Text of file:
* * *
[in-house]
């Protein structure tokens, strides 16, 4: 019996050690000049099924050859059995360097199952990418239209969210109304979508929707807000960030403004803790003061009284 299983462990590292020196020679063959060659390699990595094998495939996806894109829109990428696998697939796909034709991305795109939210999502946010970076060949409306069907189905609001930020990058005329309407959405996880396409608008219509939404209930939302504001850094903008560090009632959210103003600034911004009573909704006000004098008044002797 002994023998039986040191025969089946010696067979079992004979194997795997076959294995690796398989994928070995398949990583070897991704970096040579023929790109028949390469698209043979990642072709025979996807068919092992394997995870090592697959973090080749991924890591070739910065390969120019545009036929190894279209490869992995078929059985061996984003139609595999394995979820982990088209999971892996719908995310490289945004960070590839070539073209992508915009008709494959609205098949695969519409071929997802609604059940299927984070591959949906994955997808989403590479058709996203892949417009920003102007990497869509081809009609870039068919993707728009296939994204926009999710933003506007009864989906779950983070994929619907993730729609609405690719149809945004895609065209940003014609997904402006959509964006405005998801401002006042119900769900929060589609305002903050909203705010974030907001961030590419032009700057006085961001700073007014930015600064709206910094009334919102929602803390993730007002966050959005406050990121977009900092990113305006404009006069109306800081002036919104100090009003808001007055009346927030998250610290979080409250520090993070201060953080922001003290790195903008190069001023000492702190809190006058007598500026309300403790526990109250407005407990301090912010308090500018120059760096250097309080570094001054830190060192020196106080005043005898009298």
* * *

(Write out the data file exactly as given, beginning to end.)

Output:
[in-house]
């Protein structure tokens, strides 16, 4: 019996050690000049099924050859059995360097199952990418239209969210109304979508929707807000960030403004803790003061009284 299983462990590292020196020679063959060659390699990595094998495939996806894109829109990428696998697939796909034709991305795109939210999502946010970076060949409306069907189905609001930020990058005329309407959405996880396409608008219509939404209930939302504001850094903008560090009632959210103003600034911004009573909704006000004098008044002797 002994023998039986040191025969089946010696067979079992004979194997795997076959294995690796398989994928070995398949990583070897991704970096040579023929790109028949390469698209043979990642072709025979996807068919092992394997995870090592697959973090080749991924890591070739910065390969120019545009036929190894279209490869992995078929059985061996984003139609595999394995979820982990088209999971892996719908995310490289945004960070590839070539073209992508915009008709494959609205098949695969519409071929997802609604059940299927984070591959949906994955997808989403590479058709996203892949417009920003102007990497869509081809009609870039068919993707728009296939994204926009999710933003506007009864989906779950983070994929619907993730729609609405690719149809945004895609065209940003014609997904402006959509964006405005998801401002006042119900769900929060589609305002903050909203705010974030907001961030590419032009700057006085961001700073007014930015600064709206910094009334919102929602803390993730007002966050959005406050990121977009900092990113305006404009006069109306800081002036919104100090009003808001007055009346927030998250610290979080409250520090993070201060953080922001003290790195903008190069001023000492702190809190006058007598500026309300403790526990109250407005407990301090912010308090500018120059760096250097309080570094001054830190060192020196106080005043005898009298």